This tendency has been exacerbated by the extension of peer review’s purview from publication to funding issues – not just whose research is meritorious, but who is fit to do research in the first place. Robert Merton has called this the principle of cumulative advantage, popularly known as the Matthew effect. Scientists whose work is cited more tend to publish more, which usually implies greater access to resources (including time), which in turn reflects the scientist’s institutional location, itself a product of job market considerations, which are themselves biased toward the scientist’s academic pedigree. While Merton hailed these nested constraints as evidence of science’s own version of the ”invisible hand,” it equally looks like a return to the hereditary transmission of status, albeit not along strictly biological lines.

The second elitist revival in twentieth century science has come from the institution of the Nobel Prizes, awarded annually since 1901, from an endowment provided in the will of the inventor of dynamite, Alfred Nobel. Against the ongoing professionalization of science, the idea of prizes for scientific achievement recalled an older amateur ethic, whereby clever people from various walks of life competed to solve practically inspired problems by scientific means. In fact, the main difficulty in implementing Nobel’s wishes was his desire to reward the latest and most beneficial achievements, yet as defined in terms of scientific disciplines (physics, chemistry, physiology, and medicine) which are naturally organized along a longer temporal and deeper theoretical horizon. This tension has been historically resolved by a tendency to award Prizes for empirical, but rarely theoretical, work of clear academic significance. And given that the Nobel Prizes were conceived before biology became institutionalized as an academic discipline, no prize has ever been given for work specifically related to the neo Darwinian synthesis that theoretically unifies the field.

The sociological impact of the Nobel Prizes on scientific enterprise has been complex. The large purse associated with each prize (about $1.5 million) has made scientists more focused, competitive, and proprietary as they try to second guess the inclinations of the Sweden based award committees. However, since these committees operate by consensus, controversy arises more over who should be included in an award (up to three people allowed) than the achievement recognized in the award. At the same time as the prizes have lived up to Nobel’s desire for the internationalization of science, they have also enabled certain countries, notably the United States, to serve as magnets for researchers with Nobelist ambitions. Finally, the Nobel Prizes have inspired comparably funded prizes in other disciplines. Together they have provided significant public relations for science as a whole, while reinforcing the difference between its elite and rank and file practitioners.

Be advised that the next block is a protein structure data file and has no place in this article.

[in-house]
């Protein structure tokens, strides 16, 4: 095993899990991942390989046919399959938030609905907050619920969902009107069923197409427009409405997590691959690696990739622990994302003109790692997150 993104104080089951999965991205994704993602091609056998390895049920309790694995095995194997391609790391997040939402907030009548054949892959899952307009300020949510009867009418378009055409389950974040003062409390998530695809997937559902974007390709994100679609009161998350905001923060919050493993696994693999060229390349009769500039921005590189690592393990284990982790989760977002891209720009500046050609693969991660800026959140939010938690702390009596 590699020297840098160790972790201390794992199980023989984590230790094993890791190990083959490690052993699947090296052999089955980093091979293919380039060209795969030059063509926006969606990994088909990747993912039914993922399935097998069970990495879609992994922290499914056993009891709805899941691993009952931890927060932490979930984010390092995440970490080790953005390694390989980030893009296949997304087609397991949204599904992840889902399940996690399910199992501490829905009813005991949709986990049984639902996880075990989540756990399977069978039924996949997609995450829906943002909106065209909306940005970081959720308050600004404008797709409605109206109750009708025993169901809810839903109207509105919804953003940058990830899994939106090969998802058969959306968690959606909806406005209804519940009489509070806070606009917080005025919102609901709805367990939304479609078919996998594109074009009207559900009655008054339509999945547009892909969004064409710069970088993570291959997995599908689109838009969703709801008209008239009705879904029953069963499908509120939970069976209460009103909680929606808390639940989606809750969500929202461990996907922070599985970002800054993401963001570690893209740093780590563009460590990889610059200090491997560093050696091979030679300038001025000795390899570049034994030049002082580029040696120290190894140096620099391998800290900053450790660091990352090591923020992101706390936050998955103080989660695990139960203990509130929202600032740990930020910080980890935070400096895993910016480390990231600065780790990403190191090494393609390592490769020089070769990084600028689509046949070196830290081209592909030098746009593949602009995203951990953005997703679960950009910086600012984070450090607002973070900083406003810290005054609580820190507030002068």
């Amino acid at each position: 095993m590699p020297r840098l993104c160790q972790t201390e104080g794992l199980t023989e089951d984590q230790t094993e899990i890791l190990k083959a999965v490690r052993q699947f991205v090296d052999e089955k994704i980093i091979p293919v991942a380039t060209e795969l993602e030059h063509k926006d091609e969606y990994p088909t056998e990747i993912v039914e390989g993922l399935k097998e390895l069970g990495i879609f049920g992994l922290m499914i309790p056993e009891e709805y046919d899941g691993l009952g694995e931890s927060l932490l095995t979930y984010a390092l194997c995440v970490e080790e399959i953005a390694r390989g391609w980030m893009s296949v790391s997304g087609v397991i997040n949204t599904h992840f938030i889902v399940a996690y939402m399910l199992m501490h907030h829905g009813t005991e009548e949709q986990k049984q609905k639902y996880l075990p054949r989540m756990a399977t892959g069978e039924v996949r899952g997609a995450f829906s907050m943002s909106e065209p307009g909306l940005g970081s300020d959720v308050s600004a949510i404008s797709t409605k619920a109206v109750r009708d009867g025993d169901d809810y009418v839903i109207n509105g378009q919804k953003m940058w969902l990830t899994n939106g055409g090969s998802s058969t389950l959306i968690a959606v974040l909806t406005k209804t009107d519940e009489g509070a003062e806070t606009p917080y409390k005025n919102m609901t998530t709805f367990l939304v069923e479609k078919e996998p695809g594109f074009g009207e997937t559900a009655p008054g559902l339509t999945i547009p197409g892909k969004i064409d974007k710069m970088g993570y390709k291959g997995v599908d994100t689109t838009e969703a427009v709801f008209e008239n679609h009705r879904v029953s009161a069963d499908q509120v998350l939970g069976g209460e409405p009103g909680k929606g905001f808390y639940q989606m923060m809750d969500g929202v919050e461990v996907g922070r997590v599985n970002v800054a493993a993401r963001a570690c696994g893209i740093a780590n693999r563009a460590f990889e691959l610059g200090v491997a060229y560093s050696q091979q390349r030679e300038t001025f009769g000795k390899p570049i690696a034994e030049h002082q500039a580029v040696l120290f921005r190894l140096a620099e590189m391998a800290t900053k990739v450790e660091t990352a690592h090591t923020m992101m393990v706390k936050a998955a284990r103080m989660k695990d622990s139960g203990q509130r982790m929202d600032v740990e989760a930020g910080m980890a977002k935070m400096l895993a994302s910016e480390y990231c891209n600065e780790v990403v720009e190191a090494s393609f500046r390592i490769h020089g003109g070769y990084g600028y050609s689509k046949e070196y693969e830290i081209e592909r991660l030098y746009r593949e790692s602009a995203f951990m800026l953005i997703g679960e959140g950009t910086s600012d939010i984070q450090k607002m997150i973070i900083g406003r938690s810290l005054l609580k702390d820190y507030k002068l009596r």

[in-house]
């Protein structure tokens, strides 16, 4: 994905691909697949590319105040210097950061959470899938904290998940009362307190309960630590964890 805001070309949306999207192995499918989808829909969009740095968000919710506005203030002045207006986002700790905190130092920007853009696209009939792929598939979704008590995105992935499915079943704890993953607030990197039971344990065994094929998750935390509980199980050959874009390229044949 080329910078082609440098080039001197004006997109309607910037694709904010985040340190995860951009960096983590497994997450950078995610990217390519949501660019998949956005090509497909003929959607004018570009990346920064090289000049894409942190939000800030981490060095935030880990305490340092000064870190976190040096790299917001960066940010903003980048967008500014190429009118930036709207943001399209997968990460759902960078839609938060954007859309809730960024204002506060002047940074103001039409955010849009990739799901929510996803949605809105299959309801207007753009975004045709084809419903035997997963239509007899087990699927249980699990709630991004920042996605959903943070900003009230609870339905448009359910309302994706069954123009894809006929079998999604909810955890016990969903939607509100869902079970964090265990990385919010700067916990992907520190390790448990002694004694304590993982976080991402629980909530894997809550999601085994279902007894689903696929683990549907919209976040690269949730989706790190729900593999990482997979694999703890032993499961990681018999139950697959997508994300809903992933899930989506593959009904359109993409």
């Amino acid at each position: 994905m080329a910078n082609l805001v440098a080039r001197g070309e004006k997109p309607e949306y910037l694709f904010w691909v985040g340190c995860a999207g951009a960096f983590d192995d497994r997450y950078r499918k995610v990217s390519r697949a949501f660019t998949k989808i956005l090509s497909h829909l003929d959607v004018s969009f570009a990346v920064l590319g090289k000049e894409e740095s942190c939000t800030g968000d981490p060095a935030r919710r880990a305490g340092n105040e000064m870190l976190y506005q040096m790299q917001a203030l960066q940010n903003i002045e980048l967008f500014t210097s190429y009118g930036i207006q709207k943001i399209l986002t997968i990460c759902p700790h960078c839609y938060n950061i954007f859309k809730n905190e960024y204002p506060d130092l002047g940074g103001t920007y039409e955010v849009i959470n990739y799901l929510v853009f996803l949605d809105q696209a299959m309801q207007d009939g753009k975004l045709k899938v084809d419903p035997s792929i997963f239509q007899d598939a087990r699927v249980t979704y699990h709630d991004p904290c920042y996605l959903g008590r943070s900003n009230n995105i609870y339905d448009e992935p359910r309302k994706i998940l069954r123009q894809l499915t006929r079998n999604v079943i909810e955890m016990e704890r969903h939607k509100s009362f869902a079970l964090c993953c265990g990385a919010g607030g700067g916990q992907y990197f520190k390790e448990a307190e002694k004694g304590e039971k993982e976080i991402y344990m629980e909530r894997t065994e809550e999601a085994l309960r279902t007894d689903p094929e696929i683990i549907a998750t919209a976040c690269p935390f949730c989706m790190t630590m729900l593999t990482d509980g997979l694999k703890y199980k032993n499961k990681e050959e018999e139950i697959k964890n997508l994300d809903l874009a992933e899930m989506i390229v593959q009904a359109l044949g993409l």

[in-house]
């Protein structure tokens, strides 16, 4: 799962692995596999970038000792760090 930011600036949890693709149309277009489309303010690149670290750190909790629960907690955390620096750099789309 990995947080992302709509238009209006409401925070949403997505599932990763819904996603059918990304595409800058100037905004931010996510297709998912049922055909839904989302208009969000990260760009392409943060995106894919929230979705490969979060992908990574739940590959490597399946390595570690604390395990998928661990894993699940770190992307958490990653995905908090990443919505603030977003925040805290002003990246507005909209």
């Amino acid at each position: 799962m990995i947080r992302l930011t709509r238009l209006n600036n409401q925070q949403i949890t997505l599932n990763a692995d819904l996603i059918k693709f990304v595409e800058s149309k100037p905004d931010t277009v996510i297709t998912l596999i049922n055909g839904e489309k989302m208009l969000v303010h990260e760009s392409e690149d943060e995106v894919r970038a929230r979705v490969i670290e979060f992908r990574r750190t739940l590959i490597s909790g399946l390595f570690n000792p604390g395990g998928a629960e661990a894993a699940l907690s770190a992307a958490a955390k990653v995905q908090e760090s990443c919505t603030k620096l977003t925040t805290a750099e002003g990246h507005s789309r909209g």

References:

  1. Crawford, E. (1992) Nationalism and Internationalism in Science. Cambridge University Press, Cambridge.
  2. Feldman, B. (2000) The Nobel Prize. Arcade, New York.
  3. Fuller, S. (2002) Knowledge Management Foundations. Butterworth-Heinemann, Woburn.
  4. Harrgitai, I. (2002) The Road to Stockholm. Oxford University Press, Oxford.
  5. Merton, R. K. (1973) The Sociology of Science. University of Chicago Press, Chicago.
  6. Zuckerman, H. (1977) Scientific Elite. Free Press, New York.

Back to Top

Back to Sociology of Science